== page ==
Establishing Regular Communication
By Melvin Hayden
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Establishing good communication will be essential to working with our students as they come back to school, via virtual or face-to-face. It is our duty to support them in the best way possible. Over the past few months, the ability to be flexible has kept our classroom creativity in line with the times we are experiencing. It may not seem possible but virtual behavior can be just as rude and disrespectful as face-to-face behavior. Communication between parents and teachers are no less important now than it was in the building. With teacher's needs in mind, parents should still be asking questions to be kept abreast of behavior issues so that you can address it at home, while in the home. There’s no better place or space than in the moment for corrective teaching.
It’s never too late to problem-solve with children. According to the National Association of School Psychologists, the best way to communicate with children is when they feel empowered - like their opinion matters. We all remember when we wanted control over our own lives. Children today are no different, but it is happening far more frequent and earlier than back in my day. However, I’m the parent and if I really want to know what’s going on with my daughter, I have to cut her some slack so she’ll feel comfortable to talk. Likewise, this sense of control can reduce fear. So, be compassionate about the challenges they are facing and work to give them some control in their lives.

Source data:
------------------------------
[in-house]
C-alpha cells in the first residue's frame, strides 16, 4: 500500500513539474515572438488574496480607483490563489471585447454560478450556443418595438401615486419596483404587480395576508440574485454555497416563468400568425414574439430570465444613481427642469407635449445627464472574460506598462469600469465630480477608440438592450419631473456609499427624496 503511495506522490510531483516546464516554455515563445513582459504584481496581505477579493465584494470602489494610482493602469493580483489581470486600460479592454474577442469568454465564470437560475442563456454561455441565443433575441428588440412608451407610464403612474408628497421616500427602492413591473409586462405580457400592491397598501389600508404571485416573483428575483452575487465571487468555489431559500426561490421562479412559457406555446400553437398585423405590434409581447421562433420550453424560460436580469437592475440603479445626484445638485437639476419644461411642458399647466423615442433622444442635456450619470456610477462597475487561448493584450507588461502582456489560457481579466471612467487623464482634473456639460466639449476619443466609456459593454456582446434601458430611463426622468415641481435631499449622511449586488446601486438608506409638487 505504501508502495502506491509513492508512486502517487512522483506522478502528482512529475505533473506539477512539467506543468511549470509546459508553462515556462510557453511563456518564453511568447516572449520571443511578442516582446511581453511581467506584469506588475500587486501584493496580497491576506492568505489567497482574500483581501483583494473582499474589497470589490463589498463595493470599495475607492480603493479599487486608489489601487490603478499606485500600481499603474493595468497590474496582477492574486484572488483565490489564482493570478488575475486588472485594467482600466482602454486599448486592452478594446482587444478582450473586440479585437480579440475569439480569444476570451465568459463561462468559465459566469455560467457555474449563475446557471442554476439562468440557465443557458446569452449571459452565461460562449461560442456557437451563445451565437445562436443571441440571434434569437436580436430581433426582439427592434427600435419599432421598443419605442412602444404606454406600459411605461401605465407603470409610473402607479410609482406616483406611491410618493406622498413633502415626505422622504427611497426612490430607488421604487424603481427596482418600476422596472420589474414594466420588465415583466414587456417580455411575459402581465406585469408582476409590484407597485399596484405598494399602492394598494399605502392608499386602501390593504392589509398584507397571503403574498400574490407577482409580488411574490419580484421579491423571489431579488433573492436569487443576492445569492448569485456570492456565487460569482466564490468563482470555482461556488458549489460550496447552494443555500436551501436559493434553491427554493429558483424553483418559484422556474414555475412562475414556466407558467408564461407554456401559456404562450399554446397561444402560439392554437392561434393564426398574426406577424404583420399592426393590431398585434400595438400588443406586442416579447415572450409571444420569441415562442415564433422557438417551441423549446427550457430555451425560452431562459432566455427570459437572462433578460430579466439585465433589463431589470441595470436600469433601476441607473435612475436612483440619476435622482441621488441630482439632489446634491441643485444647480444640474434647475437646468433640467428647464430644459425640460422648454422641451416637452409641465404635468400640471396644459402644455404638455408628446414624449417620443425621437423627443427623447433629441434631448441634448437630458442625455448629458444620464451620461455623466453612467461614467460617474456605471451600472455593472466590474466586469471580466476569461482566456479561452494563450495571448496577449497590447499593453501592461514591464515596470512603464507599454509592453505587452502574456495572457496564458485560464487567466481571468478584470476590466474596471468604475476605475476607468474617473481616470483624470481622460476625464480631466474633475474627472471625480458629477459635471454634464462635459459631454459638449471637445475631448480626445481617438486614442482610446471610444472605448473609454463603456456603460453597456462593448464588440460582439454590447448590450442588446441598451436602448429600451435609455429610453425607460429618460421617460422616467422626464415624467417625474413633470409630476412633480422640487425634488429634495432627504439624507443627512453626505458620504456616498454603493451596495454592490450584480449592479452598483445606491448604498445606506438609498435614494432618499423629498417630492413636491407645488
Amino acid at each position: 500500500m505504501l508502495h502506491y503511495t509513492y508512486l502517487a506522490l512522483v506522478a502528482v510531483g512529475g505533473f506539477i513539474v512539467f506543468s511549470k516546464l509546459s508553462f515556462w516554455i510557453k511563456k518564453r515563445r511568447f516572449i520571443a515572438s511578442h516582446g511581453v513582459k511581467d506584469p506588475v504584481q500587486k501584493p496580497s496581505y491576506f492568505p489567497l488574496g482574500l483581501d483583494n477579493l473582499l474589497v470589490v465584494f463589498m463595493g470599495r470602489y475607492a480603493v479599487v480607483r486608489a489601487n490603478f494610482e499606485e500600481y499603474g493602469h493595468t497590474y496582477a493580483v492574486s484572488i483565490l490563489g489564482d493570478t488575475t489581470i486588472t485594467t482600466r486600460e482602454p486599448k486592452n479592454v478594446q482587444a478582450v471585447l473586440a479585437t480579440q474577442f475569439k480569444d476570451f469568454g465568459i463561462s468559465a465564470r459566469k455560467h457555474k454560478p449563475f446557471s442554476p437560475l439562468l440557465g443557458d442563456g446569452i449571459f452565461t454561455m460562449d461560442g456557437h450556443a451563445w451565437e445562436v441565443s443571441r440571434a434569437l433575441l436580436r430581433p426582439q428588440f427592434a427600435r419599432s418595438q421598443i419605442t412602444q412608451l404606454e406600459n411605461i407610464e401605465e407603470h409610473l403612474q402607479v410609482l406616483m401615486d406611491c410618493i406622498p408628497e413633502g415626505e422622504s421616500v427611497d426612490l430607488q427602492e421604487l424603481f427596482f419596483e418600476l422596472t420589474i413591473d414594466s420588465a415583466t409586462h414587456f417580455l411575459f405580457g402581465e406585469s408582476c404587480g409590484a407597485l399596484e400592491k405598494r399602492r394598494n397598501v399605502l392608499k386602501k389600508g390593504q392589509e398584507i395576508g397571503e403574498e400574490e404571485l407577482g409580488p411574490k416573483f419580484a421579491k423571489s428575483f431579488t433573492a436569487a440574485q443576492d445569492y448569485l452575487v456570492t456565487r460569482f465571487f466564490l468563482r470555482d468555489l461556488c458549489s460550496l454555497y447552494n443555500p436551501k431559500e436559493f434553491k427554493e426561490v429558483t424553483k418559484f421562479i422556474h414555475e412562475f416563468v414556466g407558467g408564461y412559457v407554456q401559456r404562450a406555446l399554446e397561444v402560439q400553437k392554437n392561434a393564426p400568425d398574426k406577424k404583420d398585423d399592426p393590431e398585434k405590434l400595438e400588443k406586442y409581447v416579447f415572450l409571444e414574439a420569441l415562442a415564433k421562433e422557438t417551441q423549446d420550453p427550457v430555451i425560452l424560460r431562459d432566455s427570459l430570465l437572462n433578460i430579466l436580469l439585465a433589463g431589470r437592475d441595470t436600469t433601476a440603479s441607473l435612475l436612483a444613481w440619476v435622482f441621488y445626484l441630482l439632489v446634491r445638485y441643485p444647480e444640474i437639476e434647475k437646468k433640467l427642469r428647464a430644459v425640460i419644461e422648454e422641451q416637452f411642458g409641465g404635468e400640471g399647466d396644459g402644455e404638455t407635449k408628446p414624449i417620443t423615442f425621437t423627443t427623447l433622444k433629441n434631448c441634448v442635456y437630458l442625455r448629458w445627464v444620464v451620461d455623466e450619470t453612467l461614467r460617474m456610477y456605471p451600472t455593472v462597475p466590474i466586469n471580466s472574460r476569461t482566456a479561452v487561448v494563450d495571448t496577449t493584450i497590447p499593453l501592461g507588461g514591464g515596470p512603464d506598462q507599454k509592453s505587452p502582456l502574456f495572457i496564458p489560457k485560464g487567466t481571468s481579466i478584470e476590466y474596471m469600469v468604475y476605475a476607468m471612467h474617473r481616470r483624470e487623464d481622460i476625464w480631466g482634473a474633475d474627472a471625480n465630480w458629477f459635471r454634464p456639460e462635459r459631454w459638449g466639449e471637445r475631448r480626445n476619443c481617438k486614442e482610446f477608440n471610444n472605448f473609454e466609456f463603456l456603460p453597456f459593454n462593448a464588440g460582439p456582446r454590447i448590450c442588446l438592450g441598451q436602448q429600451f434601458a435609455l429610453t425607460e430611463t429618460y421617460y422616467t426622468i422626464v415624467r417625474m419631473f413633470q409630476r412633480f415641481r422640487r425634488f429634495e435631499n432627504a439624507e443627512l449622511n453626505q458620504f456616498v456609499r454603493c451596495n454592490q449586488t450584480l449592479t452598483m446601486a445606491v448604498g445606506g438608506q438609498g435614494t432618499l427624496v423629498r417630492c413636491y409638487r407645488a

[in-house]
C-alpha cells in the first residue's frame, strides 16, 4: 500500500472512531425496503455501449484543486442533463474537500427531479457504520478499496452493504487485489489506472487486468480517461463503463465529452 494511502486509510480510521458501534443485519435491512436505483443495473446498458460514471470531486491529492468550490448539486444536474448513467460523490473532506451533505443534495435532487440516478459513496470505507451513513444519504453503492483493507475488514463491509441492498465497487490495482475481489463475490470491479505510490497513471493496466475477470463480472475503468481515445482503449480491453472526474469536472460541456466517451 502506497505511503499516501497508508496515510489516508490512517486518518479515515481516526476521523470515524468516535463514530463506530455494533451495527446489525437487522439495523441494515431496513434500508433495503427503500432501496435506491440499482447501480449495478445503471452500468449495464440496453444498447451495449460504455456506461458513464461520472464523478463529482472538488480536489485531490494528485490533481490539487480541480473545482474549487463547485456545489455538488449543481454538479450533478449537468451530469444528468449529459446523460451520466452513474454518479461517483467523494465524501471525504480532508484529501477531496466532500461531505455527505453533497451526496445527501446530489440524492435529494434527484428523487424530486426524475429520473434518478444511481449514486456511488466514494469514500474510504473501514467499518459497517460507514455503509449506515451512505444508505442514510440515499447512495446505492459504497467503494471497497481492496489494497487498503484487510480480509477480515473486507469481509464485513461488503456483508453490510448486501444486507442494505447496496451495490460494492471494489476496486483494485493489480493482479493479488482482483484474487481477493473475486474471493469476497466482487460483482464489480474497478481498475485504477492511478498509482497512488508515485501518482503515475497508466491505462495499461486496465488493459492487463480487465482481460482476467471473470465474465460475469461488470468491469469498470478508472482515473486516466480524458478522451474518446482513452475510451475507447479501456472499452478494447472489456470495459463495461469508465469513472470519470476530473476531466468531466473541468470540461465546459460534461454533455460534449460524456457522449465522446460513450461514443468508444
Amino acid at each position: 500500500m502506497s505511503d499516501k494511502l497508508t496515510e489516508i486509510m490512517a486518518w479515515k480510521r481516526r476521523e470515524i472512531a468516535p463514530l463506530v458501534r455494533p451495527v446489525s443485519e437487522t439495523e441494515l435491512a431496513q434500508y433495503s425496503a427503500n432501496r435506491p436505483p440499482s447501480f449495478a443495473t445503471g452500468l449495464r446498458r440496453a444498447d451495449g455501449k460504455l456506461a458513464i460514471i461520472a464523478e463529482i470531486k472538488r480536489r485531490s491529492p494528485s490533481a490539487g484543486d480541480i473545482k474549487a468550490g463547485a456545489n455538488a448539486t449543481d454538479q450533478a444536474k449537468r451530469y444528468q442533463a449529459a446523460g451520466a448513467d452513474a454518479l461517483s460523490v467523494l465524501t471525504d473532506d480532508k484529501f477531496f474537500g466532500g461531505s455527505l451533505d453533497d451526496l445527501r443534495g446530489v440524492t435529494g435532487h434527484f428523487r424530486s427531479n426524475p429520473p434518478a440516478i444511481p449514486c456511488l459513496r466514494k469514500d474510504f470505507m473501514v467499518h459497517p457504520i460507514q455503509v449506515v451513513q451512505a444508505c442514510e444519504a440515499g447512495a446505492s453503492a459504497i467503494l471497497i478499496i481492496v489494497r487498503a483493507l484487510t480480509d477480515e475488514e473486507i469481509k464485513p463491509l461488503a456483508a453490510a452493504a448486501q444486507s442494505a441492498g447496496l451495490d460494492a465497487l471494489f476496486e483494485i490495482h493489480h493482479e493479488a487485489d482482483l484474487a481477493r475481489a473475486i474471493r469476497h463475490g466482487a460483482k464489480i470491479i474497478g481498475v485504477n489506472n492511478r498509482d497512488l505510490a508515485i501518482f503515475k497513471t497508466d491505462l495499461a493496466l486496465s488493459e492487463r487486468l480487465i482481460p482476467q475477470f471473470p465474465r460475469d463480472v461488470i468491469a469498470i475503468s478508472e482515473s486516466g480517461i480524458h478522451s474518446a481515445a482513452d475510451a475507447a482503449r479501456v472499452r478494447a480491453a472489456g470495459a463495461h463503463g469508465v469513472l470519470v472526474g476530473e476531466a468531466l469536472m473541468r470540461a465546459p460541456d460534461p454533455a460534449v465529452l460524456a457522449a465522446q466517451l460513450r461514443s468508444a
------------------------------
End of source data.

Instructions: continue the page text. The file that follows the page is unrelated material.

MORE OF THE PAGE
We are in a new world now and the new normal has been happening. But we did not need a pandemic to see that choices our children make are a phone click away. Behavior issues happen all the time, but there is no question that attending school during a pandemic may lead to increased behavior issues. After all, children are adjusting to wearing masks. That alone can be frustrating. In addition, don’t forget to maintain relationships with your children’s friends’ parents. Fellowship with them so that you can support one another. Additionally, never underestimate the parent network and its unlimited ability to tap into unknown sources. Friends may have ideas or insight into how to handle difficult behavior during this time.
If your child continues to have issues, do not be afraid to reach out for help. Make sure the school psychologist or counselor is available virtually during these times as well. They should be willing to offer ideas or solutions. When all else fails you also can check with your pediatrician, especially if your child's misbehavior is connected to anxiety or stress. Lastly, consider The Bleu Rooster podcasts as an essential resource for all things trauma and behavior. New episodes are released every Wednesday evening. You can find our podcasts on thebleurooster.org/podcasts.